The World’s National Parks To Visit

Although the first national park was Yellowstone in 1872, the United States is no longer the only country that has national parks. Canada declared its first national park in the 1880s. Later came Great Britain, then its colonies, then Japan and Mexico in the 1930s. As the twentieth century progressed, more and more countries followed. The National Geographic has given us a list of the world’s national parks that are worth a visit in the article titled, Visit The Greatest National Parks Around the World and here are a few of our favorites!

Yellowstone National Park

Yellowstone National Park was the first location to be declared a national park. The park spans over two million acres and three states: Idaho, Montana, and Wyoming. The park gained National Park status on March 1, 1872. Yellowstone is well known for its hot springs, mudpots, active geysers. The most notable geyser within the park is Old Faithful. Since Yellowstone gained its national park status, Old Faithful has had over a million eruptions. Old Faithful’s eruptions vary from 100-180 feet. The eruptions normally last between 1.5 to 5 minutes.

Fiordland National Park

Located in New Zealand’s South Island, Fiordland is comprised of over a dozen fjords and encompasses mountain and lake environments as well. The park was established in 1952 and sits at over 1.2 million hectares. Boasting a wide variety of flora and fauna, many plants and animals that inhabit Fiordland have evolved in a way to make them completely unique to that specific area. On land, the Great Walks offer a gorgeous view of waterfalls, granite peaks, and breathtaking lakes.

Iguazu National Park and Iguaçu National Park

With Iguazu being located in Argentina and Iguaçu in Brazil, these parks meet at the border of the two countries, creating a beautiful waterfall in the process. The waterfalls are surrounded by subtropical rainforests. The rainforests have their own unique ecosystem of plants and wildlife that have evolved and survived despite the intense conditions of the area.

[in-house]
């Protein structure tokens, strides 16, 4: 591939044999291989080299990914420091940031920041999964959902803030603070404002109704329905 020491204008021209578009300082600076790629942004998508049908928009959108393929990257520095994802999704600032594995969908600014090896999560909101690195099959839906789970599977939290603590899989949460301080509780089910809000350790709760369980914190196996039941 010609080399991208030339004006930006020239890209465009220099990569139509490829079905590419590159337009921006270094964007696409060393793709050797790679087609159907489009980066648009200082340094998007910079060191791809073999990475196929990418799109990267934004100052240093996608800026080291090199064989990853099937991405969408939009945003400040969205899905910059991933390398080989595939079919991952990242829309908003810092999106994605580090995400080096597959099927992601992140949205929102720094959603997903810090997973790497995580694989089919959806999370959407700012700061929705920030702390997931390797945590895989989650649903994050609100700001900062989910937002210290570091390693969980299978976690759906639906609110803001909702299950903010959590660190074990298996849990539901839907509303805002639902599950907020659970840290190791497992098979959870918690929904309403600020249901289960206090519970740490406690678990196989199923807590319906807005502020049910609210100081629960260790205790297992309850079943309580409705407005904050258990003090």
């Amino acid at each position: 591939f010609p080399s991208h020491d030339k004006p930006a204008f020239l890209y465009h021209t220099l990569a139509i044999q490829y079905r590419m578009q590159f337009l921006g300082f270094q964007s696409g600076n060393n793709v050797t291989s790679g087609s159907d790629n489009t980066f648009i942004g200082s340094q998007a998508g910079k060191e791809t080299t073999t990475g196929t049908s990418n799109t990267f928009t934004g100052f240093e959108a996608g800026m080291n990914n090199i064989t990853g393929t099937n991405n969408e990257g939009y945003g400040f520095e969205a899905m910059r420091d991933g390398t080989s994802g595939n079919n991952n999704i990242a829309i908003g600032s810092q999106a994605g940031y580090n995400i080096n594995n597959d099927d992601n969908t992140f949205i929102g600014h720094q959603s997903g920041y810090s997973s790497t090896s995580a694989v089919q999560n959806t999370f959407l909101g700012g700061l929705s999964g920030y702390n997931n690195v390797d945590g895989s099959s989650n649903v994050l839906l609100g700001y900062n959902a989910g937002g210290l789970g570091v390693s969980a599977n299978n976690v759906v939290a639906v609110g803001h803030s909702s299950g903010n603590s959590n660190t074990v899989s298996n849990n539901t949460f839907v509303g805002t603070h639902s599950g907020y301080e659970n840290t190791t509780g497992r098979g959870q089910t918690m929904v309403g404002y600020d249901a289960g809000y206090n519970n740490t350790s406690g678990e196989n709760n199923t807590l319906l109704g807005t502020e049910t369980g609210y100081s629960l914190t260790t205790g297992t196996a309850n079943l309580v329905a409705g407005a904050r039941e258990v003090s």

Uluru-Kata Tjuta National Park

With its home in Australia, the Uluru-Kata Tjuta National Park managed by both the Anagu and Australia’s park service. Most notable in the park is the Uluru monolith that stands proud over the park. Called Ayer’s Rock, the structure is sacred for the Anagu people. A ban on climbing the Uluru will take effect in October 2019. Despite this, Kata Tjuta can still be hiked along with other sites around the park.

Goreme National Park

Located in the country of Turkey, Goreme National Park is home to Fairy Chimneys- the name given to the park’s rock formations. If the structures themselves were not captivating by themselves, churches, dwellings, and underground cities were carved into the rocks dating as far back as the fourth century. Declared a UNESCO World Heritage site, museums, shops, and hotels are located in the carvings.

Cinque Terre National Park

 While most other parks are known for their wildlife, Cinque Terreis known for the five villages that are located along the Mediterranean coast. It sits at only fifteen square miles but it still as breathtaking as the other parks on the list. Despite its size, it boasts hiking trails, churches, villas, and monasteries.

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National Parks Without the Crowds